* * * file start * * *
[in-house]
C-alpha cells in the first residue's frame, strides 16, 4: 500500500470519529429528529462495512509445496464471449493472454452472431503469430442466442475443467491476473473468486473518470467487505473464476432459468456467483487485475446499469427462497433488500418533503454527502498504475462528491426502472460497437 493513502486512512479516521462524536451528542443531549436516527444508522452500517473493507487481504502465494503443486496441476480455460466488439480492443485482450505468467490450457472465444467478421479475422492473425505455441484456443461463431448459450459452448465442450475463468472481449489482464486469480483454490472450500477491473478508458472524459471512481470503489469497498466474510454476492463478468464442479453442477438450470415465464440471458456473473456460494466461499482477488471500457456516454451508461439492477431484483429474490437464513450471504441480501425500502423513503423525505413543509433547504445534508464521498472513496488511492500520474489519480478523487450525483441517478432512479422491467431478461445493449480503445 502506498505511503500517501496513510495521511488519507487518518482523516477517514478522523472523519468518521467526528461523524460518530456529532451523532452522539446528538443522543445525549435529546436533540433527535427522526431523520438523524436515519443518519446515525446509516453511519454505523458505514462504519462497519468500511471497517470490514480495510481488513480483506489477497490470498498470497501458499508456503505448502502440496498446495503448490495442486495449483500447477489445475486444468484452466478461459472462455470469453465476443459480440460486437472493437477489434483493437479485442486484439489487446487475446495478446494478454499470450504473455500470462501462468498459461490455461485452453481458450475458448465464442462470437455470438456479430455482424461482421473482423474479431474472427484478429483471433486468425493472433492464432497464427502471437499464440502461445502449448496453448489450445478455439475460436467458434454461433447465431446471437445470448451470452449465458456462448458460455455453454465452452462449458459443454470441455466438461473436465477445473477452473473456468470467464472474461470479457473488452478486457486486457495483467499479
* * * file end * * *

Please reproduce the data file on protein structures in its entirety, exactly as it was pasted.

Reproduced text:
[in-house]
C-alpha cells in the first residue's frame, strides 16, 4: 500500500470519529429528529462495512509445496464471449493472454452472431503469430442466442475443467491476473473468486473518470467487505473464476432459468456467483487485475446499469427462497433488500418533503454527502498504475462528491426502472460497437 493513502486512512479516521462524536451528542443531549436516527444508522452500517473493507487481504502465494503443486496441476480455460466488439480492443485482450505468467490450457472465444467478421479475422492473425505455441484456443461463431448459450459452448465442450475463468472481449489482464486469480483454490472450500477491473478508458472524459471512481470503489469497498466474510454476492463478468464442479453442477438450470415465464440471458456473473456460494466461499482477488471500457456516454451508461439492477431484483429474490437464513450471504441480501425500502423513503423525505413543509433547504445534508464521498472513496488511492500520474489519480478523487450525483441517478432512479422491467431478461445493449480503445 502506498505511503500517501496513510495521511488519507487518518482523516477517514478522523472523519468518521467526528461523524460518530456529532451523532452522539446528538443522543445525549435529546436533540433527535427522526431523520438523524436515519443518519446515525446509516453511519454505523458505514462504519462497519468500511471497517470490514480495510481488513480483506489477497490470498498470497501458499508456503505448502502440496498446495503448490495442486495449483500447477489445475486444468484452466478461459472462455470469453465476443459480440460486437472493437477489434483493437479485442486484439489487446487475446495478446494478454499470450504473455500470462501462468498459461490455461485452453481458450475458448465464442462470437455470438456479430455482424461482421473482423474479431474472427484478429483471433486468425493472433492464432497464427502471437499464440502461445502449448496453448489450445478455439475460436467458434454461433447465431446471437445470448451470452449465458456462448458460455455453454465452452462449458459443454470441455466438461473436465477445473477452473473456468470467464472474461470479457473488452478486457486486457495483467499479